THE Burnie Carnival may need to move from its traditional New Year’s Day date or risk losing its status as a premier cycling carnival, according to a new review into the future of the Tasmanian Carnivals Series.
Nanjing Night Net

The review also suggests organisers should consider cutting cycling from the Burnie event altogether as it battles falling competitor numbers due to clashes with mainland events.

“We’ve been talking to lots of people and the date at Burnie appears to be the issue that most people have an opinion on,” said Dave Culbert, a former Olympic long jumper who has been commissioned by the Sports Carnivals Association of Tasmania to conduct the review.

While Latrobe took the bold step of abandoning its traditional Boxing Day timeslot this year to combat dwindling numbers of competitors and spectators, organisers of today’s 125th Burnie Carnival remain steadfastly opposed to moving from New Year’s Day despite numerous conflicting priorities for cyclists.

The importance of mainland events, specifically the Bay Crits, mean today’s Burnie Wheel – with its star-studded history highlighted by Danny Clark’s hat-trick of wins off scratch in the ’70s – is likely to feature just a handful of elite riders.

“The Burnie Carnival has been decimated as far as A-grade riders go,” track handicapper Lloyd Pilgrim told The Examiner last month.

Burnie Athletic Carnival president Bruce Jackson has categorically ruled out changing the date to the oft-suggested New Year’s Eve, and has demanded the mainland events do so instead.

Culbert, whose media marketing company also services the Bay Crits and road nationals, said the clash of events stemmed from the date of the Tour Down Under, the WorldTour calendar opener, set by the Switzerland-based global body UCI and extremely unlikely to change to accommodate the Burnie Carnival.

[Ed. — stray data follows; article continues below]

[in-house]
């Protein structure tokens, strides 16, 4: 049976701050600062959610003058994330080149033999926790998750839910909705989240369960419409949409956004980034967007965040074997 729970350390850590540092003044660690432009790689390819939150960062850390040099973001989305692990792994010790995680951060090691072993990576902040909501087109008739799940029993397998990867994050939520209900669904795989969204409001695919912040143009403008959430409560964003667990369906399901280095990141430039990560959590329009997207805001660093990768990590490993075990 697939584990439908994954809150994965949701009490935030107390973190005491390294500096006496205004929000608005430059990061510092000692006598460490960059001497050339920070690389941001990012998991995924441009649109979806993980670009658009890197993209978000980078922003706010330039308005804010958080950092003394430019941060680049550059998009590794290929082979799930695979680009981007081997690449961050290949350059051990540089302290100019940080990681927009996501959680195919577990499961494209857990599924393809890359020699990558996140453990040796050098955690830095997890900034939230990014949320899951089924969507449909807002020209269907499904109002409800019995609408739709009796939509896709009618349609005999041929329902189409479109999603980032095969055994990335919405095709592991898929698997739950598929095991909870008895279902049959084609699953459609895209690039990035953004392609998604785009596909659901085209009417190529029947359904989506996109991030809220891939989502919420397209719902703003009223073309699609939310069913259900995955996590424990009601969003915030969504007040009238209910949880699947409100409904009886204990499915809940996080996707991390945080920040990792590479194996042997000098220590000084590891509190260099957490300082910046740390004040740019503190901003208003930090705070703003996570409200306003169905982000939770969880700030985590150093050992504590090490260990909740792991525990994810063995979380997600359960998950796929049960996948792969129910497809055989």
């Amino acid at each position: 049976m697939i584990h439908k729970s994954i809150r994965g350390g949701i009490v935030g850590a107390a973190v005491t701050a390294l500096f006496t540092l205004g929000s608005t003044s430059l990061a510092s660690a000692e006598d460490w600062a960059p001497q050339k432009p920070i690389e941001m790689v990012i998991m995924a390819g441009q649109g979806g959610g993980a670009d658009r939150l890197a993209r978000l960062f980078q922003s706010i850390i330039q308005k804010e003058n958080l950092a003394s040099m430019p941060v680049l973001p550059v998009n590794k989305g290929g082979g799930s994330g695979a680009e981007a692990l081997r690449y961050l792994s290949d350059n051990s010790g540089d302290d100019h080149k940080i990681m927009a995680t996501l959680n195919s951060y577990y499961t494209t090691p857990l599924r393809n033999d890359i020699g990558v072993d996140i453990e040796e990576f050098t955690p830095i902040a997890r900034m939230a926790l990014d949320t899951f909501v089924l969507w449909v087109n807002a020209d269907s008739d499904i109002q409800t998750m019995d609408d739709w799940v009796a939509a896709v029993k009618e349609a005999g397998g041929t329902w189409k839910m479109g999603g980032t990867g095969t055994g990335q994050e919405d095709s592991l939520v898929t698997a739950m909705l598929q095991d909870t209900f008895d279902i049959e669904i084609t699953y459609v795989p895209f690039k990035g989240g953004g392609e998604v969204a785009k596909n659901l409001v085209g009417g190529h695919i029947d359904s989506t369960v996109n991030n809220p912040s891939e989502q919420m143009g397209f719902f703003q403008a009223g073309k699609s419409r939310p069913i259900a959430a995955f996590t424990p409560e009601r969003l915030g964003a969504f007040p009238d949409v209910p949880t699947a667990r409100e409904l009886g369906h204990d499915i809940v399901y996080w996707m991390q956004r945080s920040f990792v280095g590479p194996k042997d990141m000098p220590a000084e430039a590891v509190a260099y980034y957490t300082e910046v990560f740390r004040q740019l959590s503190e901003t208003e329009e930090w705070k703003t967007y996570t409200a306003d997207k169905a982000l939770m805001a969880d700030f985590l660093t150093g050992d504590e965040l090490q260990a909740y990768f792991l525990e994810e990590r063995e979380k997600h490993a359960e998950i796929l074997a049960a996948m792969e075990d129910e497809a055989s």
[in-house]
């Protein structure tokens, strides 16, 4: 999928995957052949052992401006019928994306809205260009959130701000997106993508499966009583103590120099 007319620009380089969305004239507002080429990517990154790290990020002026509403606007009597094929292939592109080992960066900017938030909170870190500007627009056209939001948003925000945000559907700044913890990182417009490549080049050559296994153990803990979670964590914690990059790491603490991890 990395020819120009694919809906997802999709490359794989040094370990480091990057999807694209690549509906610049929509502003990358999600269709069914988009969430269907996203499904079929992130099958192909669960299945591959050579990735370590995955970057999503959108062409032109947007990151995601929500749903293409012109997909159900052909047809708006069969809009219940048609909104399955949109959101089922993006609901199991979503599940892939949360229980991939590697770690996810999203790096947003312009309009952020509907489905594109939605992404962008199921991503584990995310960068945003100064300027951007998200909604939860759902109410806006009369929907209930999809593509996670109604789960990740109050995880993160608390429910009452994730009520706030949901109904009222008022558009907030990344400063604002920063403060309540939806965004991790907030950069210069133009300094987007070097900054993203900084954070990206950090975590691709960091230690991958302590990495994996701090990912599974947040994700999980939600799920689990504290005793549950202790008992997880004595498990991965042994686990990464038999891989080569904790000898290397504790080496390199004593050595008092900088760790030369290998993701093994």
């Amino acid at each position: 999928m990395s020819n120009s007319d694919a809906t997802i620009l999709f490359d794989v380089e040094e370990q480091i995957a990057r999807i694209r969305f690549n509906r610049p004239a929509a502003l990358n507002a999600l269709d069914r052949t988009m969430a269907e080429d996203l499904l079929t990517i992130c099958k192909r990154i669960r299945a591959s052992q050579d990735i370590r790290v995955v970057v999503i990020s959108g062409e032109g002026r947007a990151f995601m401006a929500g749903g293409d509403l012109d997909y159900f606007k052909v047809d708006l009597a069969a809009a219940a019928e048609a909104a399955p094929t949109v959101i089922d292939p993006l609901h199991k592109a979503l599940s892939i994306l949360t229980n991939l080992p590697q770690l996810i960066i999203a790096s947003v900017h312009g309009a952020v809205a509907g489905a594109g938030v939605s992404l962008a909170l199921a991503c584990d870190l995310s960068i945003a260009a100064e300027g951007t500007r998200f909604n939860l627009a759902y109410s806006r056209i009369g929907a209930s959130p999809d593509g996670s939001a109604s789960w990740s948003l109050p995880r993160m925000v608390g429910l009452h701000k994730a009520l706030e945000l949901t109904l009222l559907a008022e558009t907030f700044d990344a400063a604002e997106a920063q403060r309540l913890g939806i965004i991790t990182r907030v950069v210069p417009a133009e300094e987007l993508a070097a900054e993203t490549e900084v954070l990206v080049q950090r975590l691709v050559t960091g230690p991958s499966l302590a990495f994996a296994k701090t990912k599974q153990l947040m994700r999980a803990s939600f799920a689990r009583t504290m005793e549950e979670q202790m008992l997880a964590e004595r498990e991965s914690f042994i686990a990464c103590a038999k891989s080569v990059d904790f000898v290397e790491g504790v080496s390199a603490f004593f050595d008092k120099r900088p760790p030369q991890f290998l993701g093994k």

“You’re not the big fish any more so have got to cut your cloth accordingly,” he said of the Tasmanian cycling events.

“When you see names like Sid Patterson up on the honour boards you’ve got to remember that was when this was the only thing for cyclists to do at this time of year. The track season used to go from October to March. Now it’s the preparation for the road season because that’s where the money is and that starts on January 1.

“The Tour Down Under governs the whole date situation. Other events are squeezed around it but something like the Bay Crits have done a lot to put Australian cycling where it is now.”

Culbert said he was yet to form an opinion on the prickly subject, but suggested event organisers often had to think outside the square to tackle obstacles.

“If numbers are going down you’ve got to look at why and take measures to arrest the slide and get the graph going in the opposite direction,” he said.

“Our philosophy is that you’ve got to cut your cloth to the circumstances. The Stawell Gift this year was held on the Tuesday for the first time since about 1878 because Monday was Anzac Day and we could not go up against the AFL match or we’d have lost TV coverage.

“So with regard to Burnie, it’s the cycling that’s being affected and maybe they just want to stage a running carnival because it’s not ideal to clash with the Bay Crits.

“Ebb and flow is not necessarily a bad thing. There is no running at Launceston but that did not seem to affect the entertainment.

“The traditional view is that Burnie is a cycling carnival. But if they are hell-bent on staying on that day why not become a running-only carnival?

“Or have the New Year’s Eve criterium as the main cycling event and just running on New Year’s Day. Just because something has happened for 100 years does not mean it has to keep going. If an event is losing its quality then they may have to change it because the Tour Down Under date is not going to change, so work around it.

“For a lot of events it’s about adapting to the circumstances you’ve got and Latrobe have done that brilliantly.”

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